Souvenir of the Yankees mascot Dandy, the ephemeral pear-shaped creation
The Yankees are known for their adherence to tradition, chic aesthetics, button-down manners, and premium products. Yankee Stadium lacks the frills and family entertainment that are commonly found in other MLB stadiums. The PA announcer is not campy. The seventh inning stretch doesn’t involve field runs or anything like that. A cartoonish mascot wouldn’t feel out of place.
The Yankees’ formal manner contrasts with the team’s latest lucky charm, and perhaps that’s why the image of the team rallying around Bronxia the Turtle, Néstor Cortes Jr.’s new pet. , is so endearing. Bronxia the Turtle became the team mascot the Yankees desperately needed. Since adopting Bronxia, the Yankees are 8-2, advancing into the AL Wild Card Race. Fans hugged the little guy and whatever kind of winning karma he brought to the clubhouse.
But long before Bronxia, the Yankees employed a fleeting and hapless mascot named Dandy. The facts surrounding Dandy are a bit hazy. Even today, the Yankees seem to view Dandy as an embarrassment to the legendary franchise – if they admit he ever existed.
The front office sees Dandy as a stain on the Bronx Bombers case file and for all intents and purposes he has been wiped out of their history books. It doesn’t fit with the Yankees’ winning heritage and tale of perfection. The late Yankees owner George Steinbrenner even claimed to have no recollection of Dandy (a claim which is patently false as there are records of Steinbrenner’s feuds with Dandy’s creator over the color of the stripes on the suit. by Dandy). So who was Dandy? What is its backstory? And why is he so disparaged by his unique frankness?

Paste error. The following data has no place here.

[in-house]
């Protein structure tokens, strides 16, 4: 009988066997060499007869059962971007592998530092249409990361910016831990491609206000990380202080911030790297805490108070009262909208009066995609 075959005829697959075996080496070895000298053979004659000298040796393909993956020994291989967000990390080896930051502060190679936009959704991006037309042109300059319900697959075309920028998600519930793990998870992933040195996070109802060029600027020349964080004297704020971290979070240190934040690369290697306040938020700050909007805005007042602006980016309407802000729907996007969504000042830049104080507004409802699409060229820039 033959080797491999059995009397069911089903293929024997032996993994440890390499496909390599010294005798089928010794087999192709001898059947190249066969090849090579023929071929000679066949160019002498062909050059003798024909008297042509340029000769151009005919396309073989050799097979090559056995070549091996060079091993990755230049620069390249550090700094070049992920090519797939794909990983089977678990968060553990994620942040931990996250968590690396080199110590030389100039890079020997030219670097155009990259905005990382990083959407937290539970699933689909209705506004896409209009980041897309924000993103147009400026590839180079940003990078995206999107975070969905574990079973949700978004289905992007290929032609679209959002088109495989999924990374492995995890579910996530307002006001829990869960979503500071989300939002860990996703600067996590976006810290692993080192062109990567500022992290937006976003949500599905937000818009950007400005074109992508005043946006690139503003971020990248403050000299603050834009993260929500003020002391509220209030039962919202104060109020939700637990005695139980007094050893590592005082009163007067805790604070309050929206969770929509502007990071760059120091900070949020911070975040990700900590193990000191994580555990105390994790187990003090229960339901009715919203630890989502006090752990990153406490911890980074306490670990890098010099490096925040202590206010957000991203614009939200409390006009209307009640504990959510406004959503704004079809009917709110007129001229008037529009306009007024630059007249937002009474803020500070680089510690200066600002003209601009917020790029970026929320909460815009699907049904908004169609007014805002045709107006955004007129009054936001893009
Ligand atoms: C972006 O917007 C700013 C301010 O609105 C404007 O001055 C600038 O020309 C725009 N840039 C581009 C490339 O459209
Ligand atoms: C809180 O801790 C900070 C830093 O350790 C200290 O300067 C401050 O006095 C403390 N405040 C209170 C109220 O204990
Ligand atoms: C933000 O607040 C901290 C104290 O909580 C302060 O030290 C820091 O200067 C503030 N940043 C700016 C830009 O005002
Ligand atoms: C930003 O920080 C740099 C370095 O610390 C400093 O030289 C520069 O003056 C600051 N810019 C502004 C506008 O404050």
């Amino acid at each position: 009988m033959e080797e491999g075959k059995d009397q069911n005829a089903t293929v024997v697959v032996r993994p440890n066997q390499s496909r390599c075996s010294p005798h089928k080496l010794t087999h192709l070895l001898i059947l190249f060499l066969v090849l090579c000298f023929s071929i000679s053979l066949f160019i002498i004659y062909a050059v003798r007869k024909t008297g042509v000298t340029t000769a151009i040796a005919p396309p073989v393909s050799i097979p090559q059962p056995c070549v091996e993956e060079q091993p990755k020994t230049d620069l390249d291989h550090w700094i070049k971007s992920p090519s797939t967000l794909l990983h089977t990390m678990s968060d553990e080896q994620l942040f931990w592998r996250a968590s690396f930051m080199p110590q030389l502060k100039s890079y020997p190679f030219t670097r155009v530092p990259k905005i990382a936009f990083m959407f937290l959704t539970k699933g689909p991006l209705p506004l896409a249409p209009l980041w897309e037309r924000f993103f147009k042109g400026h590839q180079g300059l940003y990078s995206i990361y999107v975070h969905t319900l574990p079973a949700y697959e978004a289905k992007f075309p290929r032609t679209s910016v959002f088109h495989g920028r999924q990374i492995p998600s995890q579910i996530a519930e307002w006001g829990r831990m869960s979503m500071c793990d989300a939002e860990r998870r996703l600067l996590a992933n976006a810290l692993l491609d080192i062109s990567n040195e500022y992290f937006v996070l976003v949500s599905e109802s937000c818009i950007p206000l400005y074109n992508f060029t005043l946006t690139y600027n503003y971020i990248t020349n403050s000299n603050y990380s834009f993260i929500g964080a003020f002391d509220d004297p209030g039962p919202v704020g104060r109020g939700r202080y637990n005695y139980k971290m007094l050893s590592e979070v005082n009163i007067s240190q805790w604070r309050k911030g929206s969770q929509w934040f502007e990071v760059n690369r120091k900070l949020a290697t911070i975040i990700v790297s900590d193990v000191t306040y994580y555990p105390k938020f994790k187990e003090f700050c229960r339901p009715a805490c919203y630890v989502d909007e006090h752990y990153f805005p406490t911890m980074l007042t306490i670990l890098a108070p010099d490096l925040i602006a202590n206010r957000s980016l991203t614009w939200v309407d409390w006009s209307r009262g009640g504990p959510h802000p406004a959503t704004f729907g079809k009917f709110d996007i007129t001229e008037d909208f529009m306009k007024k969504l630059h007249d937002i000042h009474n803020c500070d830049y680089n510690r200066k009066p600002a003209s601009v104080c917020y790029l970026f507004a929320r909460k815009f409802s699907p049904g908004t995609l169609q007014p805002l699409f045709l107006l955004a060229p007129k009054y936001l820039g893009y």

According to Rick Ford, the Ithaca College graduate who donned the Dandy costume, Dandy made his debut for the Yankees during the 1979 baseball season, but has not been recognized by the team since his abrupt demise in 1981. During his three-year tenure, Dandy never enjoyed the spotlight in the Bronx and made no public appearances outside the stadium.